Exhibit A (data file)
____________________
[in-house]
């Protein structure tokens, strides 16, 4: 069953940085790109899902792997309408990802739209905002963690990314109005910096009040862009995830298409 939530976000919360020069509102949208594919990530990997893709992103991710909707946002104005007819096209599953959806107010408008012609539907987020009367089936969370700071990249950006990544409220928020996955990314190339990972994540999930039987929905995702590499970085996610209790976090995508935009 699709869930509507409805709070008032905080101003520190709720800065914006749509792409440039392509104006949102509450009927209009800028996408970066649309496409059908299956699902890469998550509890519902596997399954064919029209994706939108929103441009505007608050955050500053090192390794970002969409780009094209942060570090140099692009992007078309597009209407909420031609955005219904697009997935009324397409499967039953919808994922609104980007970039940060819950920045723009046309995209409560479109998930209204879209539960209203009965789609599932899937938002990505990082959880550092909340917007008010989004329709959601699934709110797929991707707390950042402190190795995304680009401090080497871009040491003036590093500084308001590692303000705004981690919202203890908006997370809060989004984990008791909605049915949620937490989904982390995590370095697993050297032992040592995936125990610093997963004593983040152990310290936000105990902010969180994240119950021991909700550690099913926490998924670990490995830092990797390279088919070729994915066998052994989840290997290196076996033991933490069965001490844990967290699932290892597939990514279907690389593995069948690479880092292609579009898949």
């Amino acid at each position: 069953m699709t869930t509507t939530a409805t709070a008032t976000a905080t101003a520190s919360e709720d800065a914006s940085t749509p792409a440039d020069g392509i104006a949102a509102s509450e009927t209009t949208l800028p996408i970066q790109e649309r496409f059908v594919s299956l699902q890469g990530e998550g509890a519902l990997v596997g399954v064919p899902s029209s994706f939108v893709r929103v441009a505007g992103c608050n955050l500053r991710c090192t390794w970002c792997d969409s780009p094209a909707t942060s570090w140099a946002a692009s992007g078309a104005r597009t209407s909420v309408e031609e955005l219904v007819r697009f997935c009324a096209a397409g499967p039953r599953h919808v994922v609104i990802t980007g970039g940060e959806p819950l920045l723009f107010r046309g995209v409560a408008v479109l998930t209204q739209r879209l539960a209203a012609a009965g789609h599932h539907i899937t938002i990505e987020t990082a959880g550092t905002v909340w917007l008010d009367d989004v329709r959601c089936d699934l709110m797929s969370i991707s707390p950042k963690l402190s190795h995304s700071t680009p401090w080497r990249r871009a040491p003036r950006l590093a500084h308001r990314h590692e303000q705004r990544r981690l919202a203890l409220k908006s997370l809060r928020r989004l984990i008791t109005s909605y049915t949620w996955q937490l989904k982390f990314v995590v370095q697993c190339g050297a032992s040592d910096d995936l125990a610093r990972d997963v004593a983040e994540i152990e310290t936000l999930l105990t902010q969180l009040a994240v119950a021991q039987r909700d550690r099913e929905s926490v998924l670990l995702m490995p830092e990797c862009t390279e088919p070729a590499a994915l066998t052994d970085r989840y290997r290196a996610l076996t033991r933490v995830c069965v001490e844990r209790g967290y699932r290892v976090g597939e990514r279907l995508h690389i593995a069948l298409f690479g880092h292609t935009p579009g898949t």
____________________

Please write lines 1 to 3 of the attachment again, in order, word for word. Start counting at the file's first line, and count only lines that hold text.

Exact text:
[in-house]
């Protein structure tokens, strides 16, 4: 069953940085790109899902792997309408990802739209905002963690990314109005910096009040862009995830298409 939530976000919360020069509102949208594919990530990997893709992103991710909707946002104005007819096209599953959806107010408008012609539907987020009367089936969370700071990249950006990544409220928020996955990314190339990972994540999930039987929905995702590499970085996610209790976090995508935009 699709869930509507409805709070008032905080101003520190709720800065914006749509792409440039392509104006949102509450009927209009800028996408970066649309496409059908299956699902890469998550509890519902596997399954064919029209994706939108929103441009505007608050955050500053090192390794970002969409780009094209942060570090140099692009992007078309597009209407909420031609955005219904697009997935009324397409499967039953919808994922609104980007970039940060819950920045723009046309995209409560479109998930209204879209539960209203009965789609599932899937938002990505990082959880550092909340917007008010989004329709959601699934709110797929991707707390950042402190190795995304680009401090080497871009040491003036590093500084308001590692303000705004981690919202203890908006997370809060989004984990008791909605049915949620937490989904982390995590370095697993050297032992040592995936125990610093997963004593983040152990310290936000105990902010969180994240119950021991909700550690099913926490998924670990490995830092990797390279088919070729994915066998052994989840290997290196076996033991933490069965001490844990967290699932290892597939990514279907690389593995069948690479880092292609579009898949």
């Amino acid at each position: 069953m699709t869930t509507t939530a409805t709070a008032t976000a905080t101003a520190s919360e709720d800065a914006s940085t749509p792409a440039d020069g392509i104006a949102a509102s509450e009927t209009t949208l800028p996408i970066q790109e649309r496409f059908v594919s299956l699902q890469g990530e998550g509890a519902l990997v596997g399954v064919p899902s029209s994706f939108v893709r929103v441009a505007g992103c608050n955050l500053r991710c090192t390794w970002c792997d969409s780009p094209a909707t942060s570090w140099a946002a692009s992007g078309a104005r597009t209407s909420v309408e031609e955005l219904v007819r697009f997935c009324a096209a397409g499967p039953r599953h919808v994922v609104i990802t980007g970039g940060e959806p819950l920045l723009f107010r046309g995209v409560a408008v479109l998930t209204q739209r879209l539960a209203a012609a009965g789609h599932h539907i899937t938002i990505e987020t990082a959880g550092t905002v909340w917007l008010d009367d989004v329709r959601c089936d699934l709110m797929s969370i991707s707390p950042k963690l402190s190795h995304s700071t680009p401090w080497r990249r871009a040491p003036r950006l590093a500084h308001r990314h590692e303000q705004r990544r981690l919202a203890l409220k908006s997370l809060r928020r989004l984990i008791t109005s909605y049915t949620w996955q937490l989904k982390f990314v995590v370095q697993c190339g050297a032992s040592d910096d995936l125990a610093r990972d997963v004593a983040e994540i152990e310290t936000l999930l105990t902010q969180l009040a994240v119950a021991q039987r909700d550690r099913e929905s926490v998924l670990l995702m490995p830092e990797c862009t390279e088919p070729a590499a994915l066998t052994d970085r989840y290997r290196a996610l076996t033991r933490v995830c069965v001490e844990r209790g967290y699932r290892v976090g597939e990514r279907l995508h690389i593995a069948l298409f690479g880092h292609t935009p579009g898949t």